Dr. Ashok Varucha is an experienced psychiatrist and researcher based in South Abington Township, Pennsylvania.
He is a graduate of Harvard Medical School’s internationally acclaimed MacLean Hospital and received additional specialized training in geriatric psychiatry from the Department of Psychiatry and Behavioral Sciences at the University of Washington School of Medicine.
With over thirty years of clinical research experience, Dr. Varucha’s treatment methods have been combined with talk therapy (psychotherapy) and psychoactive medicine (psychopharmacology). As a leader in his field, said. Varucha has received multiple nominations for his clinical education and has been involved in several projects funded by the National Institute on Aging and the National Science Foundation. Evaluating open and collaborative conversations, he works with patients to create comprehensive treatment plans that are best suited to their individual needs.
- What is your current role?
I conduct a personal practice, Transformation: Adult and Geriatric Psychiatry, PC. My role is to establish a collaborative therapeutic relationship with individuals for the treatment of a wide range of mental health conditions. My services include, but are not limited to, psychological counseling, medication management, psychotherapy, assessment and treatment of late-life mental disorders, and various types of dementia.
More information can be found at www.transformationspsychiatry.com
- What was the inspiration behind your career?
I have spent almost twenty years as part of an academic research community. While I have enjoyed the academic field, I have also recognized the lack of accessible mental health care in the United States, especially outside the metropolitan area. It has ultimately inspired me to establish my personal practice to help disadvantaged communities gain access to quality healthcare.
- What defines your way of treating patients?
I am a firm believer in talk therapy in combination with psychoactive drugs. I think it is essential to conduct extensive research when choosing a psychiatrist. In my opinion, no physician-patient relationship should be established unless both parties agree to proceed mutually. My adoption process allows for open and collaborative conversations and this is a time when I will decide if I am the right person to help the person recover. A physician-patient discrepancy often leads to bad results, so I take the necessary steps to avoid such a situation.
- What can you share in being productive?
Everyone has their own system that works for them, but for me, adhering to a specific schedule keeps me on track for days. I usually start my morning with email and meetings and the rest of the day is reserved for my patients. Once I’m home, I try my best to recharge and focus on my personal obligations. It is important to set boundaries between your work and home life.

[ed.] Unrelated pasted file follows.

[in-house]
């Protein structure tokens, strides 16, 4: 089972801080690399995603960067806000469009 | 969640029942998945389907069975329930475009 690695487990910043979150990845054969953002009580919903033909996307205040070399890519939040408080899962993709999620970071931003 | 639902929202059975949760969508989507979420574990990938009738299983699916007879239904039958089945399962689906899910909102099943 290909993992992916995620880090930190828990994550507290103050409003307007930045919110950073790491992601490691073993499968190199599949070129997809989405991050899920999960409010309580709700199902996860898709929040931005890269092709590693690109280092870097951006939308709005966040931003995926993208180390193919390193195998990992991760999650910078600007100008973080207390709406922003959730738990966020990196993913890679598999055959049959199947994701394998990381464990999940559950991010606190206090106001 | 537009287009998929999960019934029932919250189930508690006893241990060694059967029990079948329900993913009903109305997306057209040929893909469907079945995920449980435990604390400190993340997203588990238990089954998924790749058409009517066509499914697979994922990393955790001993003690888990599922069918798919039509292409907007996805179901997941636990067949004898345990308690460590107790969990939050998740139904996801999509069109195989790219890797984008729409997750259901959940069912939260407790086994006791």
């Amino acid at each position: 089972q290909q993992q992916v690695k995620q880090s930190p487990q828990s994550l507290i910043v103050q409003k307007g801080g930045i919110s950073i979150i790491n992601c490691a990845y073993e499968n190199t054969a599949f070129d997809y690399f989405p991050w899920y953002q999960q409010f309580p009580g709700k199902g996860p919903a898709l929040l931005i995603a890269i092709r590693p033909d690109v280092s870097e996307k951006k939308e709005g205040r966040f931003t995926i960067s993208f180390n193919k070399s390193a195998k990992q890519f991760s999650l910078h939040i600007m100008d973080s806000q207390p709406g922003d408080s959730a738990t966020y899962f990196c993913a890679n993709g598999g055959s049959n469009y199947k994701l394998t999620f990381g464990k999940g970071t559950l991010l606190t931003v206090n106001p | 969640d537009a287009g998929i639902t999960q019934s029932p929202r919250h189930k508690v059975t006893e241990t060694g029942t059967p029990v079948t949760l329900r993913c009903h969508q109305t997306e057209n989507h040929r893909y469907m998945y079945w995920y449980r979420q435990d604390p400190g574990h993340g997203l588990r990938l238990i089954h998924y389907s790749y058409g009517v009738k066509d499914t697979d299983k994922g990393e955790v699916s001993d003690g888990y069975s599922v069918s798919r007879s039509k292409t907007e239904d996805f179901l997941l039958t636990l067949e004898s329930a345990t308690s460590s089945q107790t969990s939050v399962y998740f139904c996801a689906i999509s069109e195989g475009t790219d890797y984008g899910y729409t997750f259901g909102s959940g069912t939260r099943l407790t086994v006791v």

- Say a long-term goal in your career.
One of my long-term goals is to further expand my services. With a much smaller population in the United States today, I want to help make mental health care affordable and accessible. There is still a stigma attached to seeking professional help and I want to do what I can to get rid of this kind of thinking.
- How do you measure success?
I work in a field where my patients need to be understood as a whole person. To help them, I need to build a deeper understanding of their family history as well as their past treatment and mental state. I measure success by the quality of life of my clients. My job is to create a comprehensive treatment plan based on collaborative input and trust.
- What is the most valuable lesson you have learned through your career?
That man is extremely complex. Never assume that you really understand someone. Take the time to listen to their stories and find out what they do. With experience in clinical and academic settings, I try my best to bring my knowledge to my sessions and then work from there.
- What advice would you give to others who are aspiring to be successful in your case?
I think it’s vital to have a clear method. The medical field offers a wide range of opportunities, but it is also a very challenging and competitive place. Psychiatry has many sub-specialties, and a wide range of treatment modalities, so you must pay attention to which one works best for them.
- What are some of your favorite things outside of work?
I really enjoy the outdoors. When I’m not working, I try to get out as much as I can. This is a great way to clear my head. I find a quick walk extremely therapeutic.
- What you can keep up with some of the most influential books you’ve read and / or the websites you recommend
Lost Connections: Revealing the Real Cause of Depression – and Unexpected Solutions By Johan Hari. This book provides a highly sophisticated account of a personal struggle with depression and its underlying causes. Thomas Insell, former director of the National Institute of Mental Health, recently published a truly important book, Healing: Our path from mental illness to mental healthThat field should be read.
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